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Thursday, January 16, 2003

Time For An American "Minister of Culture"?

By David M. Huff

The time has come for an insightful and passionate dialogue on the tragic state of the performing arts in America.  Fortunately, Mr. Michael Kaiser, who is the President of the John F. Kennedy Center for the Performing Arts, has set-forth some provocative ideas that thoughtful observers in the performing arts arena should consider.  In Mr. Kaiser's opinion,  enlightened leadership and action, the development and implementation of bold and large-scale projects, and the recruitment and training of highly effective arts managers are critical measures that must be utilized to ensure the growth, development, and survival of the performing arts.  As a musician, I can testify to Mr. Kaiser's call for the preservation of arts organizations for the present generation and for generations to come.

During the years 1983-1986, I had the opportunity to participate with the Pittsburgh Symphony's Youth Orchestra at Heinz Hall, studied at the Interlochen Music Festival and Interlochen Arts Academy in Interlochen, Michigan, and attended the Boston University Tanglewood Institute Youth program in Lenox, Massachusetts.  I recall the youthful enthusiasm, spontaneous exhilaration, and artistic and intellectual fulfillment that I experienced at each of these artistic havens.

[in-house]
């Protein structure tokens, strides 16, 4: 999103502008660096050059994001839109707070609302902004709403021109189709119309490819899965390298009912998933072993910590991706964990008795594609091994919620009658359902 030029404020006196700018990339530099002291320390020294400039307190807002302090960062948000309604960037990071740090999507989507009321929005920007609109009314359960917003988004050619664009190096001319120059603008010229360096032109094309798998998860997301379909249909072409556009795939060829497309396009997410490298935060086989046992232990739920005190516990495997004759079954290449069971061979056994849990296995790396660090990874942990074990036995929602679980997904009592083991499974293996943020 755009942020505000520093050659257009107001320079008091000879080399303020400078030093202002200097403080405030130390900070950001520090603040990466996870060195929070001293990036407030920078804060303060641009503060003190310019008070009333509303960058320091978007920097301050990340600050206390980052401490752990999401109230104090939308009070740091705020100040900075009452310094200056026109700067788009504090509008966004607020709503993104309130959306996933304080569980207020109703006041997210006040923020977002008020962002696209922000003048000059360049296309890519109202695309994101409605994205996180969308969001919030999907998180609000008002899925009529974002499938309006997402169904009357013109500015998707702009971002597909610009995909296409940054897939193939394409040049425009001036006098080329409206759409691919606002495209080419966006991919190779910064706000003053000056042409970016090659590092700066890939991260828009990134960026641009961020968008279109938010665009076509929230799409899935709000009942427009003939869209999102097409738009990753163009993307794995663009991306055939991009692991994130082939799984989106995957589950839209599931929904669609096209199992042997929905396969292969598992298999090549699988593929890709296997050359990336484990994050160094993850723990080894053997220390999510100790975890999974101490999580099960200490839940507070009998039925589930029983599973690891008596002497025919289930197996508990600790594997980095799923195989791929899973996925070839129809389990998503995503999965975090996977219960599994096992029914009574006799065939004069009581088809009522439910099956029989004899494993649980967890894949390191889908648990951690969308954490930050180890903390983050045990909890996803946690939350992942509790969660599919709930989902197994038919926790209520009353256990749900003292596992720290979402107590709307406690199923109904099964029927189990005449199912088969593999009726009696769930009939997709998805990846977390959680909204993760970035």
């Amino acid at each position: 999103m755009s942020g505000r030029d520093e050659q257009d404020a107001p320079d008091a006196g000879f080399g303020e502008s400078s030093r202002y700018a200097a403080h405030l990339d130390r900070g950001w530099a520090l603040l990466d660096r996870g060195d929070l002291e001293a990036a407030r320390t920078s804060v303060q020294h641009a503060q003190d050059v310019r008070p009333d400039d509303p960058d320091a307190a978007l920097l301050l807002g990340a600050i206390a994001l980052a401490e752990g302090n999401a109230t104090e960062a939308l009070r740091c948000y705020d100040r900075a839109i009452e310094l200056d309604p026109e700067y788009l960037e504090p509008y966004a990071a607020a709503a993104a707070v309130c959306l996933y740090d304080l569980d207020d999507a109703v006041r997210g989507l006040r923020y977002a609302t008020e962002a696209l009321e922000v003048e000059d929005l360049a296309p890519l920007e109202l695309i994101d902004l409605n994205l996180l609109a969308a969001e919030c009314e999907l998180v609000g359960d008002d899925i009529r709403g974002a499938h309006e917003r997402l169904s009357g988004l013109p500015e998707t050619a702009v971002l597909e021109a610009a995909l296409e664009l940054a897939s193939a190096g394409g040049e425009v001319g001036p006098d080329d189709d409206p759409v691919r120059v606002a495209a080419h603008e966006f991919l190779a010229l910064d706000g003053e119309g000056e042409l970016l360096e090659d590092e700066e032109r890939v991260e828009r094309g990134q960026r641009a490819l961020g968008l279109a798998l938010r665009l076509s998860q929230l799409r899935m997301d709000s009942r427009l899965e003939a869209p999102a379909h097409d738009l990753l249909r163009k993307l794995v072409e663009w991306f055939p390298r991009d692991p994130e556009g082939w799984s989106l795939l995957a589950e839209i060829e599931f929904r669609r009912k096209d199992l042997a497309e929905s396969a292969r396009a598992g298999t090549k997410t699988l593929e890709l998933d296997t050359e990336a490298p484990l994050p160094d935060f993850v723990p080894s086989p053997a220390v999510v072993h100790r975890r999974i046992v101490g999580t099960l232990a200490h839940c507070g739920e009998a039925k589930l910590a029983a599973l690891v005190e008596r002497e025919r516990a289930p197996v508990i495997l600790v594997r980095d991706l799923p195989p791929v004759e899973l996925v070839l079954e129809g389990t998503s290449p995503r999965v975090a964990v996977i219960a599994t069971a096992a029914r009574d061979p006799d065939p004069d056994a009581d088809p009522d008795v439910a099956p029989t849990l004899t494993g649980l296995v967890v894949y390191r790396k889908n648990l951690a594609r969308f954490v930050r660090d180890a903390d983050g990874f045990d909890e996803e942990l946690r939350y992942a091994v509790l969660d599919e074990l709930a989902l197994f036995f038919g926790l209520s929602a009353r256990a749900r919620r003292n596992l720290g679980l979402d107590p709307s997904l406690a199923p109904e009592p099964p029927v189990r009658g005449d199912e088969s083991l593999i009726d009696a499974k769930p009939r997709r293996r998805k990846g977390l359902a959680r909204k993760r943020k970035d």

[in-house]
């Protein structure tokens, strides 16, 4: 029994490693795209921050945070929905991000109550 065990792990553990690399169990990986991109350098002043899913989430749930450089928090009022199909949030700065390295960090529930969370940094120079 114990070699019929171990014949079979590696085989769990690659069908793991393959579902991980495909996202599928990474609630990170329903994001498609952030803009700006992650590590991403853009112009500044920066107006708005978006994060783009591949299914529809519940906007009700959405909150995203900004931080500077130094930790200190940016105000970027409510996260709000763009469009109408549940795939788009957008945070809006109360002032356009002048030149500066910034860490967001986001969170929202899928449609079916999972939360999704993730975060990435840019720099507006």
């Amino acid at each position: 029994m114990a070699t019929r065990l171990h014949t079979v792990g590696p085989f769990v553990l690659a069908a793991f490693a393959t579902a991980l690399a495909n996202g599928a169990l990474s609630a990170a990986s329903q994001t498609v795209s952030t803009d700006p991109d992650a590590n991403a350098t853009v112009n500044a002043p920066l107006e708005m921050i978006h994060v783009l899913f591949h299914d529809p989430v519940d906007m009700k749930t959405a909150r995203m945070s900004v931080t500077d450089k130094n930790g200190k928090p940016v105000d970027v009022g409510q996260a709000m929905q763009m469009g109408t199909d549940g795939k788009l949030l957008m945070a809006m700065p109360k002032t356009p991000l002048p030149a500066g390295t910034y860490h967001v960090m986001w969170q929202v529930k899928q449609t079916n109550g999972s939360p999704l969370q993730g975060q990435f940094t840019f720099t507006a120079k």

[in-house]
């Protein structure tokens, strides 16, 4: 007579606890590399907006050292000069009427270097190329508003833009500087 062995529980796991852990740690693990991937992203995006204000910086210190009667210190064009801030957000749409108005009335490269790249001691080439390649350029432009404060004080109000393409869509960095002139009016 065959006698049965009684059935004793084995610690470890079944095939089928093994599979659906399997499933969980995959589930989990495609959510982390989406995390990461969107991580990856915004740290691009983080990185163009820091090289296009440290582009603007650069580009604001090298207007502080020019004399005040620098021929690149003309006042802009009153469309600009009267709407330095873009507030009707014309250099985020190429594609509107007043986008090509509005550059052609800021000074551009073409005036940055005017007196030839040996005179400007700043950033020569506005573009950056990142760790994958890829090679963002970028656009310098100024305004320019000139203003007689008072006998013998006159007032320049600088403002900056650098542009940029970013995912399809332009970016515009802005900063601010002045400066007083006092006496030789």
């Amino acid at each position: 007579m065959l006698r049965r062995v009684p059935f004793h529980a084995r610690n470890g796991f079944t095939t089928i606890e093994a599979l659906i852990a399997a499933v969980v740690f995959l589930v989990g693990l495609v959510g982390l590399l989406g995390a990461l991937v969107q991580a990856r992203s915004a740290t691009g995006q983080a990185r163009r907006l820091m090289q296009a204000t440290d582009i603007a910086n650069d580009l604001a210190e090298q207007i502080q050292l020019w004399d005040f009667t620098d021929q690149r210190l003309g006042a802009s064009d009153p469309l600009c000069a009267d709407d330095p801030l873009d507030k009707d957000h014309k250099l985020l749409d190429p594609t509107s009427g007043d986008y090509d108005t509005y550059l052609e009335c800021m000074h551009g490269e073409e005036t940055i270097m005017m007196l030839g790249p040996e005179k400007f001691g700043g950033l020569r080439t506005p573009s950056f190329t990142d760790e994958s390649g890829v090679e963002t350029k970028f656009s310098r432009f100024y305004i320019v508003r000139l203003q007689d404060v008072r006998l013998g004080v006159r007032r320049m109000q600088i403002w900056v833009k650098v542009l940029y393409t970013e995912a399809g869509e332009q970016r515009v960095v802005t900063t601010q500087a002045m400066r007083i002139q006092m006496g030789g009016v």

Like Jacqueline Kennedy before him, I believe that Mr. Michael Kaiser and fellow contemporaries are pursuing a noble quest: the protection and enhancement of one of the truly unique forms of human expression - the arts.  Ultimately, I would like to see our nation realize what for so long has just been a hope and a dream; namely, the creation of a Minister of Culture position.  While in the White House, Mrs. Kennedy had urged her husband to create a Minister of Culture position for America.  Although this did not occur, I think that Mrs. Kennedy's idea was a bold and important step forward for the evolution of the performing arts in the United States.

I am sanguine that enterprising people and corporations throughout our country will summon the will to ensure that the performing arts continue to play a vital and prominent role in the advancement of our civilization.  In the final analysis, it is simply a question of willpower, resolve, entrepreneurial drive, and a commitment to artistic excellence.

David M. Huff
Washington, DC

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